Vets of course have a duty to the client as well. Exhaustion could result in a decreased willingness to spend time explaining options and prognoses, or the exercise of undue pressure on the client to accept a quicker option, even though it might be more expensive or result in suboptimal care.
We also have a duty to our practice employer. Fatigue and resentment at their failure to arrange alternate out of hours cover could possibly also increase the likelihood of recommending treatment options that are less likely to provide appropriate financial recompense for the practice, or more likely to result in subsequent malpractice liability (for which our employer might also be responsible under the principles of vicarious liability, in which an employer may be held liable for the actions of an employee).
We even have a duty to the profession at large. If exhaustion and resentment impairs our judgment, with the result that the cat subsequently dies following suboptimal treatment, and the case is critically publicised by the client or an associate, the reputation of the wider profession might suffer as a result. Cases such as these ultimately decrease public trust, which is a crucial necessity in maximising client compliance with veterinary healthcare recommendations. Without such trust, the welfare of animals could also suffer on a broader scale.
However, despite our duties to ourselves, the client, our practice and the veterinary profession at large, it is nevertheless quite clear that our primary duty remains to our patients. The RCVS Code of Professional Conduct for Veterinary Surgeons unambiguously states that veterinary surgeons must make animal health and welfare their first consideration when attending to animals (RCVS 2012). The prominence and prioritisation of this recommendation in this and previous versions of the code, as well as similar guidelines in other countries, like those of the American Veterinary Medical Association, accurately reflects the core expectations placed on our profession by society at large and our subsequent need as a profession to be clearly seen to be meeting those expectations (AVMA 2013).
Possible way forward
When faced with such cases, it can be helpful to be aware of, and consider, our own emotions and internal dialogue. That is, to perform a ‘reality check’ in order to ensure our perspective is not becoming distorted by considerations that are not clinically relevant. We should aim to ensure that neither our care nor our proffered advice is suboptimal, and that any decision to delay procedures until regular working hours is motivated by a genuine desire to maximise the health and welfare of the patient; for example, because equipment or personnel are more available for procedures that might reasonably be delayed. Of course this does not apply to procedures in which such delay could compromise health and welfare.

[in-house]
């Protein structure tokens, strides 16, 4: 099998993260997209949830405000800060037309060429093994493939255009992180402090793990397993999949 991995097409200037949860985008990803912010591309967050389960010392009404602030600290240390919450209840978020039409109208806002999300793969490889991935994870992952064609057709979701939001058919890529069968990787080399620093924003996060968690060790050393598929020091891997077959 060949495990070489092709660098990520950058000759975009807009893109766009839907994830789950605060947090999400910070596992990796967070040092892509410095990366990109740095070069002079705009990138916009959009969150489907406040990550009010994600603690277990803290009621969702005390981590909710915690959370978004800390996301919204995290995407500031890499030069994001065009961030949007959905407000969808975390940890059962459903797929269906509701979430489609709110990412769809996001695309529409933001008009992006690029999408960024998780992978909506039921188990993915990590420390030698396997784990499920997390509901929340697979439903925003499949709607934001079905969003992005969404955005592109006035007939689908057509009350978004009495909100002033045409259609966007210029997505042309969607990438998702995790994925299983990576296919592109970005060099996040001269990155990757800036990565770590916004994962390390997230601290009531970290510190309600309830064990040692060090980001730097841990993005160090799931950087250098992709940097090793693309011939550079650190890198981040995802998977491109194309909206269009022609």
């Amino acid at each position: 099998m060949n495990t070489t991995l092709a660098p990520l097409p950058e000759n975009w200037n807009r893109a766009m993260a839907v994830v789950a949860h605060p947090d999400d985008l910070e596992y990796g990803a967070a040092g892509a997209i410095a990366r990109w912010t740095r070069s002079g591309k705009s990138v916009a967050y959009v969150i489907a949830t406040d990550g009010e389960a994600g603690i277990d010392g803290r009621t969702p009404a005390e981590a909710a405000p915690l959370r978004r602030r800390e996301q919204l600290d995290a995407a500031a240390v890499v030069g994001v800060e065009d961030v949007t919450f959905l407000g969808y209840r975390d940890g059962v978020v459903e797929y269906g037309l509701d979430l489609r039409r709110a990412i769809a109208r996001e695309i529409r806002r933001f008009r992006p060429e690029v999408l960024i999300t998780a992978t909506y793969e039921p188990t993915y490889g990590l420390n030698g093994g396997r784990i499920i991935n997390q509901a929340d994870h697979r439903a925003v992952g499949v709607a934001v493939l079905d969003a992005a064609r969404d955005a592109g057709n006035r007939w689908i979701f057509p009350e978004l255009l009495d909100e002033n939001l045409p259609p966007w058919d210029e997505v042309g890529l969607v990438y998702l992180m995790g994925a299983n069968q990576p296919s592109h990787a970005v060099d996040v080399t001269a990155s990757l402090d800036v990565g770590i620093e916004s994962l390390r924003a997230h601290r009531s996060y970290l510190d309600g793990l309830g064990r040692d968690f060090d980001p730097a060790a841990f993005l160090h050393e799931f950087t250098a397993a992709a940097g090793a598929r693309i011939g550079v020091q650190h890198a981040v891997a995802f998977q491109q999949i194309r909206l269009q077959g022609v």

Longer term, it would seem wise to consider the factors that have led us to entertain such dark thoughts in the first place. Most likely, for most veterinarians, exhaustion and work-life imbalances are to blame. Given what we now know about the prevalence of suicide and stress-related mental disorders within our profession, it is no longer acceptable to dismiss these factors because ‘it's always been this way’. So in order to best care for our patients, we must not neglect to look after ourselves as well.
Readers with views to contribute on ‘Dealing with dark desires’ should e-mail them to email@example.com so that they can be considered for publication in the next issue. The deadline for receipt of comments is Friday, January 24. Please limit contributions to 200 words.